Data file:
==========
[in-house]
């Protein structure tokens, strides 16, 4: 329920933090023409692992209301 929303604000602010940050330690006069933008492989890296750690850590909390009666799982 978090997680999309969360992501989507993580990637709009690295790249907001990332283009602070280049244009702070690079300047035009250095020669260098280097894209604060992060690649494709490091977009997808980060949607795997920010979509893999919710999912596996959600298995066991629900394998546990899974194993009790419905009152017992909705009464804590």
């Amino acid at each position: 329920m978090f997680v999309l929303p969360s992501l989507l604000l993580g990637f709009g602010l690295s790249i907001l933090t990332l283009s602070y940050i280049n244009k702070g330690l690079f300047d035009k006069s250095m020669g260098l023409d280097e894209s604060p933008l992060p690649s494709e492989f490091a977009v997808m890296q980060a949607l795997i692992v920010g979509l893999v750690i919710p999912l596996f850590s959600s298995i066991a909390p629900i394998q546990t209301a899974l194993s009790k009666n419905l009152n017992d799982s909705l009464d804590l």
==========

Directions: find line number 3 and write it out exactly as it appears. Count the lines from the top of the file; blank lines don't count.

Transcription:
């Amino acid at each position: 329920m978090f997680v999309l929303p969360s992501l989507l604000l993580g990637f709009g602010l690295s790249i907001l933090t990332l283009s602070y940050i280049n244009k702070g330690l690079f300047d035009k006069s250095m020669g260098l023409d280097e894209s604060p933008l992060p690649s494709e492989f490091a977009v997808m890296q980060a949607l795997i692992v920010g979509l893999v750690i919710p999912l596996f850590s959600s298995i066991a909390p629900i394998q546990t209301a899974l194993s009790k009666n419905l009152n017992d799982s909705l009464d804590l």